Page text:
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The Mexican billionaire Carlos Slim Helú has more than doubled his stake in The New York Times Company, to nearly 17 percent, the company said on Wednesday. Mr. Slim exercised warrants to acquire nearly 16 million shares of the company’s Class A stock at a price of over $6.36 a share, the company said, increasing his stake from 7 percent. He now owns nearly 28 million shares in total. The company received more than $100 million in the transaction, it said, which it intends to use to repurchase Class A shares — a different category from the controlling Class B shares held by the Sulzberger family. Mr. Slim, who made his money in telecommunications across Latin America, is one of the world’s richest people, worth about $72 billion, according to Forbes. He lent the Times Company $250 million, at an interest rate of 14 percent, in 2009; at the time, with the world economy struggling and credit tight, the company looked to be in peril. The loan was repaid in 2011, more than three years before it was due. But the warrants, which expired this month, were issued in connection with that deal. “The option is a lower price,” Mr. Slim said in an interview with Reuters last July. “I’m sure we should exercise the option, but we look at it like a financial investment that has been very good.”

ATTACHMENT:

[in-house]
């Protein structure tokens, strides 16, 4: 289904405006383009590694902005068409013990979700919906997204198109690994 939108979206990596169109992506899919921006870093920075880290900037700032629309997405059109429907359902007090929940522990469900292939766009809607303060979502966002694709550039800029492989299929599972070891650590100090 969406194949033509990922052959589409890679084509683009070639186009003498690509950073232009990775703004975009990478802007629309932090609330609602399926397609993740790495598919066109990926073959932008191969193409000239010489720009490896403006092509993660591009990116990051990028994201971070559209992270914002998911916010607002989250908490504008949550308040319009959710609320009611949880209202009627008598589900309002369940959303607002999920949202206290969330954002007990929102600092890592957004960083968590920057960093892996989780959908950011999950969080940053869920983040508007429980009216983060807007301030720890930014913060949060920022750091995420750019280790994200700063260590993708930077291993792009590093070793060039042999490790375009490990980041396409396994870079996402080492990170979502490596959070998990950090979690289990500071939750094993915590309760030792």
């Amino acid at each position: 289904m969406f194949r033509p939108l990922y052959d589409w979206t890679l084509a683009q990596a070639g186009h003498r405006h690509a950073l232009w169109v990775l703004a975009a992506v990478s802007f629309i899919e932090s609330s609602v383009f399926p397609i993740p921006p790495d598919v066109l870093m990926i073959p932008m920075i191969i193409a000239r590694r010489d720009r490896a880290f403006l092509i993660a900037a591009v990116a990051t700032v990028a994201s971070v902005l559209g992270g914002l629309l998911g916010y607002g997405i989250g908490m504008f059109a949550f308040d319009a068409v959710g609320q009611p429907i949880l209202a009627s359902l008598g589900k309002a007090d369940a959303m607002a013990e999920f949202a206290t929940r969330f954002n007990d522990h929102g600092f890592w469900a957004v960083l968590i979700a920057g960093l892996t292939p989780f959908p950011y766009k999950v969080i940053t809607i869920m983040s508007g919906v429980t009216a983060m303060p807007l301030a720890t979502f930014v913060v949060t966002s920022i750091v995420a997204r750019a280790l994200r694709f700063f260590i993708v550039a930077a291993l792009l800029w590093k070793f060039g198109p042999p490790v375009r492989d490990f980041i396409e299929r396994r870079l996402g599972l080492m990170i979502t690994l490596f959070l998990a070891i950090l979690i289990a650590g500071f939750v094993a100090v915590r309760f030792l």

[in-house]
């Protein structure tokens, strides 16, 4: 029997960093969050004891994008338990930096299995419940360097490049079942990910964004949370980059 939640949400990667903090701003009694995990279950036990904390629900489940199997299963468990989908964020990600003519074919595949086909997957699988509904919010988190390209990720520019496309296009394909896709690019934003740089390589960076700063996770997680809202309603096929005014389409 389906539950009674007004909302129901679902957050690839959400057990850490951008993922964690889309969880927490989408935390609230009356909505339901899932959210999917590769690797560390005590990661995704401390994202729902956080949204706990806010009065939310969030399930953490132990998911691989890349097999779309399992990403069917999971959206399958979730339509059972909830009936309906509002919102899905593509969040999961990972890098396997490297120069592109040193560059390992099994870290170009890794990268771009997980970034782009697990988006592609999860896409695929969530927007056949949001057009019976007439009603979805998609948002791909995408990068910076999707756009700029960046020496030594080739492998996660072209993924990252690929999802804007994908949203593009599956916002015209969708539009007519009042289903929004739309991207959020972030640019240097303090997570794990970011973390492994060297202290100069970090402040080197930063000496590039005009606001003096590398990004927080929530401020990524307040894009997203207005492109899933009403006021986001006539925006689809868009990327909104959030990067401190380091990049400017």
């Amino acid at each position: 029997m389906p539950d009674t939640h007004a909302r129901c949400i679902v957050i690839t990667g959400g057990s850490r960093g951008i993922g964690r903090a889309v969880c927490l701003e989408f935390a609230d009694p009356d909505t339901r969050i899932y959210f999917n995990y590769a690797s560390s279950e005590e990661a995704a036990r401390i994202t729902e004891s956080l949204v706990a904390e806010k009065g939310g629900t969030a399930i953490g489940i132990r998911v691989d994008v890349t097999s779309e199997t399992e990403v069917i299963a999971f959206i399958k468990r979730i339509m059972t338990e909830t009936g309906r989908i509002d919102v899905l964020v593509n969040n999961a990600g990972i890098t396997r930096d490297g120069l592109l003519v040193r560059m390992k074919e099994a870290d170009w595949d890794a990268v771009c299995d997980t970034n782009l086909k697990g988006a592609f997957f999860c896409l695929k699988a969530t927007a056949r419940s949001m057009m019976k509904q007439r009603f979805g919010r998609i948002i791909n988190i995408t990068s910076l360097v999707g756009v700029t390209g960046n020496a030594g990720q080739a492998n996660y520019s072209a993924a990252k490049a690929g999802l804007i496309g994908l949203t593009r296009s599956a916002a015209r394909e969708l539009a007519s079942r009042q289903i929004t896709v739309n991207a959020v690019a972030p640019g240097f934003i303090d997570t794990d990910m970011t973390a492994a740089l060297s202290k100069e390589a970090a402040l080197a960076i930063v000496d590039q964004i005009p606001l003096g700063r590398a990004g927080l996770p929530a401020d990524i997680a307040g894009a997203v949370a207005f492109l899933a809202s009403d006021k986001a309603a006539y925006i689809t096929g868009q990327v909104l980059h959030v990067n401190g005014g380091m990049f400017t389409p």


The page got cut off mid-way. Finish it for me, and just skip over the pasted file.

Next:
Source: Carlos Slim More Than Doubles His Stake in Times Company – The New York Times